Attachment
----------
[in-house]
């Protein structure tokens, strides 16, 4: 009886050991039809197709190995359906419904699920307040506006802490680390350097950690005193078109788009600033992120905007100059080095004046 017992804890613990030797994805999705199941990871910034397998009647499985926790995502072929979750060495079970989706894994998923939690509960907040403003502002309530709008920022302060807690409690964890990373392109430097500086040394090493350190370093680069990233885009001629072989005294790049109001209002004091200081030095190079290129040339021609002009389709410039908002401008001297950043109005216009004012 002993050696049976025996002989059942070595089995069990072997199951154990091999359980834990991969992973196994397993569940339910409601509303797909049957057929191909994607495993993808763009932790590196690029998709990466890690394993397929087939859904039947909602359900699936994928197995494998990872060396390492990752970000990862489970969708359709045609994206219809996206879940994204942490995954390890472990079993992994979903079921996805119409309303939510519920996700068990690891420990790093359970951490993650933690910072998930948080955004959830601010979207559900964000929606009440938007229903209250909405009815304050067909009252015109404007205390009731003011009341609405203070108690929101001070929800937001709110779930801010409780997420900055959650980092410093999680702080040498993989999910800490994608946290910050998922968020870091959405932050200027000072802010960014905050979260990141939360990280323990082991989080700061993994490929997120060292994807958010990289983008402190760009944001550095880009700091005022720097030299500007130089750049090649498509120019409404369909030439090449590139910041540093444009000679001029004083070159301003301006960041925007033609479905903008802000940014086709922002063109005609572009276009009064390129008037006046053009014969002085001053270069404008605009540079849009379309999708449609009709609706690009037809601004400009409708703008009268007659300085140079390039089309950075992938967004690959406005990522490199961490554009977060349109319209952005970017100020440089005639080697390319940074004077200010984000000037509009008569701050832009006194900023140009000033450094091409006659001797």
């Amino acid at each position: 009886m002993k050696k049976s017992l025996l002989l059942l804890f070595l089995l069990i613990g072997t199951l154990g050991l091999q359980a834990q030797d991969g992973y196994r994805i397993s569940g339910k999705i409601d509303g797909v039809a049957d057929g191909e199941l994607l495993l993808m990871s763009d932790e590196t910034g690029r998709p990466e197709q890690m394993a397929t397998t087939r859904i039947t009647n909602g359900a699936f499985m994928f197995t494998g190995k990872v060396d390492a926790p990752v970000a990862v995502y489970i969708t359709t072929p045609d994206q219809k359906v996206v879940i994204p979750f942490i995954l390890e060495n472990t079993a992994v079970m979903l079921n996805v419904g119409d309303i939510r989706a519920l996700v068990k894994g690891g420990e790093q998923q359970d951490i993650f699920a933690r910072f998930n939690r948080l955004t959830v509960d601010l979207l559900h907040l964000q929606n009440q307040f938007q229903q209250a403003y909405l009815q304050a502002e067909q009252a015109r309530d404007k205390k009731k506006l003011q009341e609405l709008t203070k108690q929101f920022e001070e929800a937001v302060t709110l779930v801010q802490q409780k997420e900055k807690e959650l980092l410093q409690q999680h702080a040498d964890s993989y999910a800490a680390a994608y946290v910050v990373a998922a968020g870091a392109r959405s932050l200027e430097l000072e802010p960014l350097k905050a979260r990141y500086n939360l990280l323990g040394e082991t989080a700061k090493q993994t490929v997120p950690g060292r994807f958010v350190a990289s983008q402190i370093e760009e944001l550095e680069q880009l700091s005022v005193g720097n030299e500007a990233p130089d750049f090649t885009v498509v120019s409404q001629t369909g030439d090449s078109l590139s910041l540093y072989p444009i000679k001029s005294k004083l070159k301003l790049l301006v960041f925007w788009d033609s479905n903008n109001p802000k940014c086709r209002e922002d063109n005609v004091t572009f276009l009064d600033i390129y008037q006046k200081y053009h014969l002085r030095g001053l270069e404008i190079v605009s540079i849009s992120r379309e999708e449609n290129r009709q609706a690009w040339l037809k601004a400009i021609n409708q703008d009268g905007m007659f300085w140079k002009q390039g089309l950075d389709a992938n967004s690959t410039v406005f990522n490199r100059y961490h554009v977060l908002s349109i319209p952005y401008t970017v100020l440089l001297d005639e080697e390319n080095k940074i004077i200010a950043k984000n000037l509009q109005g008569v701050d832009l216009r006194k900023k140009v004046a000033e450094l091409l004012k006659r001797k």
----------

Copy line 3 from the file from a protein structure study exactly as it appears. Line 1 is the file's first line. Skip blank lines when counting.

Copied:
């Amino acid at each position: 009886m002993k050696k049976s017992l025996l002989l059942l804890f070595l089995l069990i613990g072997t199951l154990g050991l091999q359980a834990q030797d991969g992973y196994r994805i397993s569940g339910k999705i409601d509303g797909v039809a049957d057929g191909e199941l994607l495993l993808m990871s763009d932790e590196t910034g690029r998709p990466e197709q890690m394993a397929t397998t087939r859904i039947t009647n909602g359900a699936f499985m994928f197995t494998g190995k990872v060396d390492a926790p990752v970000a990862v995502y489970i969708t359709t072929p045609d994206q219809k359906v996206v879940i994204p979750f942490i995954l390890e060495n472990t079993a992994v079970m979903l079921n996805v419904g119409d309303i939510r989706a519920l996700v068990k894994g690891g420990e790093q998923q359970d951490i993650f699920a933690r910072f998930n939690r948080l955004t959830v509960d601010l979207l559900h907040l964000q929606n009440q307040f938007q229903q209250a403003y909405l009815q304050a502002e067909q009252a015109r309530d404007k205390k009731k506006l003011q009341e609405l709008t203070k108690q929101f920022e001070e929800a937001v302060t709110l779930v801010q802490q409780k997420e900055k807690e959650l980092l410093q409690q999680h702080a040498d964890s993989y999910a800490a680390a994608y946290v910050v990373a998922a968020g870091a392109r959405s932050l200027e430097l000072e802010p960014l350097k905050a979260r990141y500086n939360l990280l323990g040394e082991t989080a700061k090493q993994t490929v997120p950690g060292r994807f958010v350190a990289s983008q402190i370093e760009e944001l550095e680069q880009l700091s005022v005193g720097n030299e500007a990233p130089d750049f090649t885009v498509v120019s409404q001629t369909g030439d090449s078109l590139s910041l540093y072989p444009i000679k001029s005294k004083l070159k301003l790049l301006v960041f925007w788009d033609s479905n903008n109001p802000k940014c086709r209002e922002d063109n005609v004091t572009f276009l009064d600033i390129y008037q006046k200081y053009h014969l002085r030095g001053l270069e404008i190079v605009s540079i849009s992120r379309e999708e449609n290129r009709q609706a690009w040339l037809k601004a400009i021609n409708q703008d009268g905007m007659f300085w140079k002009q390039g089309l950075d389709a992938n967004s690959t410039v406005f990522n490199r100059y961490h554009v977060l908002s349109i319209p952005y401008t970017v100020l440089l001297d005639e080697e390319n080095k940074i004077i200010a950043k984000n000037l509009q109005g008569v701050d832009l216009r006194k900023k140009v004046a000033e450094l091409l004012k006659r001797k």